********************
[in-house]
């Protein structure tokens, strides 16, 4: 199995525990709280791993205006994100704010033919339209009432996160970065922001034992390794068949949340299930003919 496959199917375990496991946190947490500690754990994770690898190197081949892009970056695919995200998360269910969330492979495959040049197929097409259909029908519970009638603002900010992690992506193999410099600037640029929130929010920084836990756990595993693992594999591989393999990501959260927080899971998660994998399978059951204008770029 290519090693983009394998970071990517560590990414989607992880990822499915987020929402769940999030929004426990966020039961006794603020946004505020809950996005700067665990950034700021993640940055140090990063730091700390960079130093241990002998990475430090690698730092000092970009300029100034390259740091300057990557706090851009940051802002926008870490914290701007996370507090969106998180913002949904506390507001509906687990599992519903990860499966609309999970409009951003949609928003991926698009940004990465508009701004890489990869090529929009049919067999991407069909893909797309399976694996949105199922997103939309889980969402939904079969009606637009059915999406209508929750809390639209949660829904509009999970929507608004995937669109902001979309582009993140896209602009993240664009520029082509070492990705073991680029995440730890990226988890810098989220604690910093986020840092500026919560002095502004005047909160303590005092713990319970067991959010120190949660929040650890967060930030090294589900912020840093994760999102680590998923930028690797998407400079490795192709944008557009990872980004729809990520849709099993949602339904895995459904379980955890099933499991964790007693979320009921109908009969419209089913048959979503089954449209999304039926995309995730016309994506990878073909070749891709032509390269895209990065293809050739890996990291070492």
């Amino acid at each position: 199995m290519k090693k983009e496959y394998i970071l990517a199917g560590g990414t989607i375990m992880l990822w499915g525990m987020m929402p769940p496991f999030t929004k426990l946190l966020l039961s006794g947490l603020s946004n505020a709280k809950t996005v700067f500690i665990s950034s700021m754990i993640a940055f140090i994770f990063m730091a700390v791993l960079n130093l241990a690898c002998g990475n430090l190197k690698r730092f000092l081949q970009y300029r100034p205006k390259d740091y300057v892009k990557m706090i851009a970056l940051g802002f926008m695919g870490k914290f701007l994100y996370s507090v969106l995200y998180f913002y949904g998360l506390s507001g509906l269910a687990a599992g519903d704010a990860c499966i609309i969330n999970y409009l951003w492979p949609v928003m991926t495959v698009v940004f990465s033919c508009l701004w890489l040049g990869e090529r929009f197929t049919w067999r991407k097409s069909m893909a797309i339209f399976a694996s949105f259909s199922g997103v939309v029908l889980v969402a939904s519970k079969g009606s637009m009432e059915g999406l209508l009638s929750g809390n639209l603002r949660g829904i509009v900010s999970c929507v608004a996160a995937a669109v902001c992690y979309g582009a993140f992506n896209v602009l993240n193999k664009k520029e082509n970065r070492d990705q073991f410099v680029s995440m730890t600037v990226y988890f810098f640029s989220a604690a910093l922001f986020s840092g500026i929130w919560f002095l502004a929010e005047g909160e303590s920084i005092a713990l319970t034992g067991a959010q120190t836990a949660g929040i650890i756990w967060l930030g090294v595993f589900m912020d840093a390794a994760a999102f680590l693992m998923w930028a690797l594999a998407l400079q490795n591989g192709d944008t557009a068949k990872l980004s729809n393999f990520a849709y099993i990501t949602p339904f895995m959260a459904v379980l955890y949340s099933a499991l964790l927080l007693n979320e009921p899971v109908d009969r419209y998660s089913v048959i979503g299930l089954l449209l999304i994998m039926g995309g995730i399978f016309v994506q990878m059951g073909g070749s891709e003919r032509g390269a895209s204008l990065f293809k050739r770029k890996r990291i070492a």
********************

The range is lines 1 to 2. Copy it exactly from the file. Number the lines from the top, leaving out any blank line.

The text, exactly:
[in-house]
């Protein structure tokens, strides 16, 4: 199995525990709280791993205006994100704010033919339209009432996160970065922001034992390794068949949340299930003919 496959199917375990496991946190947490500690754990994770690898190197081949892009970056695919995200998360269910969330492979495959040049197929097409259909029908519970009638603002900010992690992506193999410099600037640029929130929010920084836990756990595993693992594999591989393999990501959260927080899971998660994998399978059951204008770029 290519090693983009394998970071990517560590990414989607992880990822499915987020929402769940999030929004426990966020039961006794603020946004505020809950996005700067665990950034700021993640940055140090990063730091700390960079130093241990002998990475430090690698730092000092970009300029100034390259740091300057990557706090851009940051802002926008870490914290701007996370507090969106998180913002949904506390507001509906687990599992519903990860499966609309999970409009951003949609928003991926698009940004990465508009701004890489990869090529929009049919067999991407069909893909797309399976694996949105199922997103939309889980969402939904079969009606637009059915999406209508929750809390639209949660829904509009999970929507608004995937669109902001979309582009993140896209602009993240664009520029082509070492990705073991680029995440730890990226988890810098989220604690910093986020840092500026919560002095502004005047909160303590005092713990319970067991959010120190949660929040650890967060930030090294589900912020840093994760999102680590998923930028690797998407400079490795192709944008557009990872980004729809990520849709099993949602339904895995459904379980955890099933499991964790007693979320009921109908009969419209089913048959979503089954449209999304039926995309995730016309994506990878073909070749891709032509390269895209990065293809050739890996990291070492």